Holiday Island: Three seek one commission seat
HOLIDAY ISLAND -- Candidates Dan Kees, David Bischoff and Greg Davis (incumbent) each argued his case Monday, Nov. 9 in hopes of being elected Dec.1 to the Holiday Island Suburban Improvement District Board of Commissioners. About 100 voters attended the public forum, held in the Clubhouse. Moderator Mary Jo Rozumalski led the event using a League of Women Voters format, allowing a different candidate to answer first on each succeeding question. Candidates had two minutes to answer each question.
Opening statements were mostly limited to brief descriptions of each office seeker's background: see bulleted items at the end of this article.
When asked what each had done for the community since becoming a resident, David Bischoff mentioned doing volunteer work for the Holiday Island Theater Guild. He is also known for is leading a class-action illegal exaction suit that culminated in a 2013 ruling forcing HISID to credit property owners for more than $3 million in miscellaneous fees attached to water payments. Bischoff sees the ruling as bringing more accountability to HISID.
Greg Davis, a resident since 1981, touted his involvement in selling lots in Holiday Island since 1983 -- a time when there was very little here. He considers that experience and his past three years as commissioner, during which he was often the minority in 4-to-1 decisions, as his main contributions to the community.
Dan Kees serves as a coordinator for the Holiday Island Hikers and volunteers in Christmas lighting work. He was scheduled to meet the next day with representatives from the National Park Service to discuss ideas for developing more trails in Holiday Island.
Next was the question of what to do about HISID's subsidizing of the two golf courses, clubhouse and restaurant. That was followed later by the question "would you rather close a golf course or a swimming pool?"
Davis disagreed with the $300,000 annual cost to property owners that was put forth in the question. Davis said the actual cost would likely go up substantially in next year's budget. He is against closing golf courses, citing a possibility of lawsuits following the closure of amenities. He said he would very much like to see the golf courses here leased to a management company like Troon Golf that manages golf in Hot Springs Village. Davis admits finding such a leasing deal is difficult and would take time.
Kees disagreed with Davis by saying he had seen no numbers indicating an increase in the golf deficit. He did agree there should be no closures of golf courses and predicted that if any amenity is closed now because of revenue then it would only be a matter of time before the district would be looking at closing another. According to Kees, part of the solution needs to be having golfers pay more for the sport.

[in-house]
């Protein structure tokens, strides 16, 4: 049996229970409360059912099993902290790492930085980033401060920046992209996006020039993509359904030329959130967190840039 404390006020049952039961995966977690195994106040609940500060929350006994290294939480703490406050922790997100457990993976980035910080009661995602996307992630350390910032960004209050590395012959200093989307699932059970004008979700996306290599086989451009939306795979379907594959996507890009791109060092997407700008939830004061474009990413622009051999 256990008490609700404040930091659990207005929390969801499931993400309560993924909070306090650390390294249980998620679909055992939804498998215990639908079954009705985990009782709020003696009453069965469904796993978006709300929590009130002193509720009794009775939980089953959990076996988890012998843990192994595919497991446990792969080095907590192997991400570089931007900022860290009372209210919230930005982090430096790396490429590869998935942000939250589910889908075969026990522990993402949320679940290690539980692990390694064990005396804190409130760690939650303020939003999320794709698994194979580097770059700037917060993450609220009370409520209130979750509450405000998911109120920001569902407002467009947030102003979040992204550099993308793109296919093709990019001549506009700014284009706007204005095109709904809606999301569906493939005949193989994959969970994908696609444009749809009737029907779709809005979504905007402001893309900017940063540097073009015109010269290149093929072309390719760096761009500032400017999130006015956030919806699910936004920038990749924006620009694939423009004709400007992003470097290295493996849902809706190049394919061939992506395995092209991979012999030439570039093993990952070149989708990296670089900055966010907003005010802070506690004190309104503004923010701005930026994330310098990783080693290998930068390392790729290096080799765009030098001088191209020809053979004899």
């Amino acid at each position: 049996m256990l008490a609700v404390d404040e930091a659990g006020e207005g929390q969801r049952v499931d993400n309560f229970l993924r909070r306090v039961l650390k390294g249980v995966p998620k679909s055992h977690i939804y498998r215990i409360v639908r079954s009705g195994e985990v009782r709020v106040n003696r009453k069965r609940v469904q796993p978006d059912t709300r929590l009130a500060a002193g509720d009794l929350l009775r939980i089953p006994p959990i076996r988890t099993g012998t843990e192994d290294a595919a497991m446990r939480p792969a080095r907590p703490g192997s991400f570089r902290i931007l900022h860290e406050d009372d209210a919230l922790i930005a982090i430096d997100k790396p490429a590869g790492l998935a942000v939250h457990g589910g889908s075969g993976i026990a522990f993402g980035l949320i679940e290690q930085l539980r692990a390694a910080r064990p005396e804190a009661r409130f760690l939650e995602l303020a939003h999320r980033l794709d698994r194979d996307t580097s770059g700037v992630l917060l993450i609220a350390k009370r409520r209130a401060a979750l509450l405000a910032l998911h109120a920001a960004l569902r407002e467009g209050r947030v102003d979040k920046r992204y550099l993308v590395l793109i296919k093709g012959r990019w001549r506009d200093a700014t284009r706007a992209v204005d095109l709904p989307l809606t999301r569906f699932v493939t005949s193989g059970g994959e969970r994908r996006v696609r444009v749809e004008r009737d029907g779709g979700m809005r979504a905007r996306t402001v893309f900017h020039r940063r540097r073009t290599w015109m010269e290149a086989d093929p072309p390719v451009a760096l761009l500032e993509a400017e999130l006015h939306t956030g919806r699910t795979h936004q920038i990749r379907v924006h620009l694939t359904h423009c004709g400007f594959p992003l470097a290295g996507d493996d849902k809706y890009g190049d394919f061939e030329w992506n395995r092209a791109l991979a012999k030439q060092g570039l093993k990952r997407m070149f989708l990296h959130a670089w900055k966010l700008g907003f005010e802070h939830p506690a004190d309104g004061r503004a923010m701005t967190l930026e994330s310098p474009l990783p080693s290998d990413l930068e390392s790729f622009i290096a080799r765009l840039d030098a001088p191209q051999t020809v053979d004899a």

Bischoff said he would not like to close a golf course but was willing to put anything on the table for logical analysis.
"The question is not do we need golf but how much do we need," he said. He went on to cite a nationwide decline in the sport -- an idea that even golf legend Arnold Palmer has acknowledged.
Are other suburban improvement districts addressing these same problems more efficiently? That led into comparisons with SIDs that have incorporated.
Kees said Cherokee Village seems to be incorporating with some success. He said later that someday Holiday Island might have to incorporate, but that more data was needed on the benefits of incorporation. Also there is the question of a $5 million sewer plant bond that must be addressed. "You can't just dissolve a SID that owes money," Kees said.
Bischoff's take on incorporation was blunt.
"We are going to become a city," he said. "Let's get it over with."
Davis said Point Royale SID seems to be doing well but is paying much higher assessments to do so. He cautioned against pricing potential property buyers out of the market in Holiday Island. On incorporation Davis said later that SIDs get into trouble by retaining parts of SID infrastructures like property owners associations. He likened that to a community insisting upon having two governments.
All three candidates seemed to agree that Holiday Island has tremendous assets in scenic beauty and in the fact that it is the only SID in the state with water and sewer to every lot. They also agreed that there are revenue problems caused by approximately 1,700 property owners who simply stopped paying assessments after the recent economic downturn. Selling those lots to convert them back into assessment-generating properties will probably remain a goal in Holiday Island for some time to come.
Kees is a Vietnam veteran who purchased two lots here in 2007 and has lived here since 2013. He has a bachelor of science degree in industrial technology and spent 40 years in manufacturing. His largest plant had 450 employees and $75 million in annual sales.
Bischoff has lived in Holiday Island for 11 years and is a Navy veteran and a certified nuclear power engineer and operator. He has a master's degree in business administration with emphasis in marketing. He is a licensed real-estate broker and has worked in large scale agriculture, retail merchandising, marketing and sales
Davis attended Bentonville High School and studied at Arkansas Tech University from 1980-1983. He has been a licensed real-estate agent/broker in Holiday Island since 1983 and has served as owner/operator of Holiday Island Realty since 1998. He is a three-year incumbent.
More biographical information on these candidates can be found in the online Holiday Island Suburban Improvement District Newsletter at www.HolidayIsland.com.